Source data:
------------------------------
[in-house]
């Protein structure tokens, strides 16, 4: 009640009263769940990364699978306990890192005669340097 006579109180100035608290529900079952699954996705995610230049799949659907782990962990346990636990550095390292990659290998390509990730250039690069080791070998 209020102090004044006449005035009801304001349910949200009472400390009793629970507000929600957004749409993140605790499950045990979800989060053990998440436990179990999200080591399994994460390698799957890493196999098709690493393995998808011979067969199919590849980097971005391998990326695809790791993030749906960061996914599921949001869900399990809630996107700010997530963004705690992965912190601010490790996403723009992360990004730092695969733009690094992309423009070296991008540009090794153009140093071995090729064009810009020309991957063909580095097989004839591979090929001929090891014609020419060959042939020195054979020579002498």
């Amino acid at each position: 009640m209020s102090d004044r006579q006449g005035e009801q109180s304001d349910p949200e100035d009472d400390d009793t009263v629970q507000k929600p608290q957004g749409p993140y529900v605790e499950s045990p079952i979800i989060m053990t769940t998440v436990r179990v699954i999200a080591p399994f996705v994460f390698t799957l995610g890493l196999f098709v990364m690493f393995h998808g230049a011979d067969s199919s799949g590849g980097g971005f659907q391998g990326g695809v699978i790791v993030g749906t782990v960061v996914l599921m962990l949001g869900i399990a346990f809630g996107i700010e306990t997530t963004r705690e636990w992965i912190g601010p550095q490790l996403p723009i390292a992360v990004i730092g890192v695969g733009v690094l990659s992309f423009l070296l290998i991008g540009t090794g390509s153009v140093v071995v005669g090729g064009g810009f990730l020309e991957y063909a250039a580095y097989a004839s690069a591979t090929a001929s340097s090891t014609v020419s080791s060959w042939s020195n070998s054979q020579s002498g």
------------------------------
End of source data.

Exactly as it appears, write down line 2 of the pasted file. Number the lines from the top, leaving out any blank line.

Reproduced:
């Protein structure tokens, strides 16, 4: 009640009263769940990364699978306990890192005669340097 006579109180100035608290529900079952699954996705995610230049799949659907782990962990346990636990550095390292990659290998390509990730250039690069080791070998 209020102090004044006449005035009801304001349910949200009472400390009793629970507000929600957004749409993140605790499950045990979800989060053990998440436990179990999200080591399994994460390698799957890493196999098709690493393995998808011979067969199919590849980097971005391998990326695809790791993030749906960061996914599921949001869900399990809630996107700010997530963004705690992965912190601010490790996403723009992360990004730092695969733009690094992309423009070296991008540009090794153009140093071995090729064009810009020309991957063909580095097989004839591979090929001929090891014609020419060959042939020195054979020579002498």